Dear Carolinas, Advice From Louisiana: Keep The Relief Donations LOCAL

As I write this, I’ve got The Weather Channel on in the background watching all-too-familiar scenes of hurricane coverage. We know that the storm will pass and the recovery can last for years. The anticipation leading up to the storm is excellent attention-grabbing news. Shots of storm surge ushering damaging water into coastal homes, leaving destruction (and sand-filled living rooms) are fascinating. Watching the roof come off of a gas station is … interesting. Watching the trees bend to the point of near breaking behind a kamikaze weather man from the comfort of my couch (this time) is … entertaining(?).

After the storm, the news coverage will taper off. The weather man and his full-body slicker have lived to fight another day and are on to another pier hoping to be hit with just the right wave.

hurricane reliefFor those that will be in recovery, now is the time to capitalize on the focused attention – and help people that want to help you by giving them a funnel for their money. Plain and simple – donations are GREAT and all, but money funneled to operations that are local, on the ground and ALREADY doing the work are much better situated to have those donations (I’m talking straight cash) go further than, say, a generic donation to a larger national organization like the Red Cross.

Now, I don’t want this post to turn into a Red Cross bash, but it’s the first generic donation folks are called to make when they aren’t sure where else to put their good will. When in fact, money given (and gotten) to the local folks and organizations already on the ground can make MUCH better use of that scratch.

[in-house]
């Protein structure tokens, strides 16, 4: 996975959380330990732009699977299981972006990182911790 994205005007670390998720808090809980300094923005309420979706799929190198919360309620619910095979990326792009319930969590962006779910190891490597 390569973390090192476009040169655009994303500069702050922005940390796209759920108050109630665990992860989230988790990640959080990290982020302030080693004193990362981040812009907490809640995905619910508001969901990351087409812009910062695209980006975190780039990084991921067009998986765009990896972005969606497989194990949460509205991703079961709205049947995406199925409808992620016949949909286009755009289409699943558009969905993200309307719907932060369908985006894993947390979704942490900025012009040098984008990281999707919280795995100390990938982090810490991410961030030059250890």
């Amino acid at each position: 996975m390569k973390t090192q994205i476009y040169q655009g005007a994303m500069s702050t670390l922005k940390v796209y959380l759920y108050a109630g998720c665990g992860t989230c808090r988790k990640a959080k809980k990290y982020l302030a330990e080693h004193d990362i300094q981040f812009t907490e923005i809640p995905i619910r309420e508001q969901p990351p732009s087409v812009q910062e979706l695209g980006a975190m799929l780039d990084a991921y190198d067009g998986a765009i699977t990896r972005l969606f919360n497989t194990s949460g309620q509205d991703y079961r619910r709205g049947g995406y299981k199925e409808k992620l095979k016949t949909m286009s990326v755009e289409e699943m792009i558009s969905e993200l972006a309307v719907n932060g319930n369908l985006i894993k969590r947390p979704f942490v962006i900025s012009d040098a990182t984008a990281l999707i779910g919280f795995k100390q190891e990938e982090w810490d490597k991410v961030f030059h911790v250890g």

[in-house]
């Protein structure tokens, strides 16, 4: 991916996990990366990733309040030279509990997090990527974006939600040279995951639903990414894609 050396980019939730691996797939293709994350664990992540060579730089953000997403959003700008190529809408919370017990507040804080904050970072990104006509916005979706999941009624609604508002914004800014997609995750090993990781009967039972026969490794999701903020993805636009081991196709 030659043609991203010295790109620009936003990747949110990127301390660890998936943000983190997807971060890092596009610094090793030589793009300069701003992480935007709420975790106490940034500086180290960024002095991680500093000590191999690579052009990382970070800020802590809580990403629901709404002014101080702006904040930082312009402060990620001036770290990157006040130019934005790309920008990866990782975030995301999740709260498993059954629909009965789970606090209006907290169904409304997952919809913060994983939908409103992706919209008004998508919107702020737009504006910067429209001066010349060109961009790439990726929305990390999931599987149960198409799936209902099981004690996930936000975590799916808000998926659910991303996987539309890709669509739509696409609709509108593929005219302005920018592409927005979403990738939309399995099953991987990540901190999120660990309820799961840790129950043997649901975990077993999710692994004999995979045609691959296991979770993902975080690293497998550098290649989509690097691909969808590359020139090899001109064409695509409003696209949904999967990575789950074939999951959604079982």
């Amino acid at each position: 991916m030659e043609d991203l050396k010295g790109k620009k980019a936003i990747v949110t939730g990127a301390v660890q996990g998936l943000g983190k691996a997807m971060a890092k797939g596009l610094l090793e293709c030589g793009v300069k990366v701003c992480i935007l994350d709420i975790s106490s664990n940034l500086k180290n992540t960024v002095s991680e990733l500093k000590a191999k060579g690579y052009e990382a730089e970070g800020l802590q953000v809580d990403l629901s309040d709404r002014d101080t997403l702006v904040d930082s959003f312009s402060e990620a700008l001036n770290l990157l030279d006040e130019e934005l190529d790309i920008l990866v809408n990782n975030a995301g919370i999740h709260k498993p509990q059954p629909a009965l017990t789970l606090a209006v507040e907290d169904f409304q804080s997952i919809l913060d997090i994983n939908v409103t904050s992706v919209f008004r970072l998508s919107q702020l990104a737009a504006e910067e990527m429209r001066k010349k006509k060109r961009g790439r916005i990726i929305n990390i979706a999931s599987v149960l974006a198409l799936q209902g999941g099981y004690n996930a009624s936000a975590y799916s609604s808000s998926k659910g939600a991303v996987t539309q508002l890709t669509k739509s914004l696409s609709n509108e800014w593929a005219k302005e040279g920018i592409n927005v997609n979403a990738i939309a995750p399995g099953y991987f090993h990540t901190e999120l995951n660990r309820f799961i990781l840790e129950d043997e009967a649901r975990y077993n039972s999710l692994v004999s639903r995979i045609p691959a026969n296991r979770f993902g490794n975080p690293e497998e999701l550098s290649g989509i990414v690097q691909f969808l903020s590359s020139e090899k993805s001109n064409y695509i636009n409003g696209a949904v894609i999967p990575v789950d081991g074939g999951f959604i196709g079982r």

I’m calling on the local folks to make a list of these places. 

  1. Find someone who is being proactive and who has electricity / influence.
  2. Check with local food banks or food pantries.
  3. Local Habit for Humanity might be able to help with re-build.
  4. Local churches start to organize this stuff – some denominations are connected throughout the region / country to mobilize volunteers.
  5. CREATE AN AMAZON WISHLIST. This makes it easy for someone ANYWHERE to get you what you need and have it delivered directly to you.  

SHARE SHARE SHARE the people / organizations that you KNOW are doing good and get the money where it’s needed. 

Money is best – those in recovery can buy exactly what they need WHEN they need it and not have to store any donations for later. That can also put money back into the local economy, which is a win-win. 

Keep that money local. 

Kristen is still in the middle of her love story. She and her best friend of four years gave in and finally decided to date. Two years later, she was engaged. Two years after that, she was married. She’ll celebrate her 17th wedding anniversary this May. Mom to Ellen (8) and James (5), she works full time in Human Resources outside of the home. Her children have taught her that motherhood is hard. And wonderful. And HARD. A proud alum of LSU and Johnson and Wales University, she also collects college degrees. (BS in Psychology, AS in Culinary Arts and BS in Culinary Nutrition). She’s lived in Baton Rouge a majority of her life, with sojourns in New Orleans, Charleston, SC and Providence, RI. The south is clearly home. Recovering from a nearly crippling case of adolescent insecurity, she is still the most likely to have the heel of her shoe caught in the hem of her pants.


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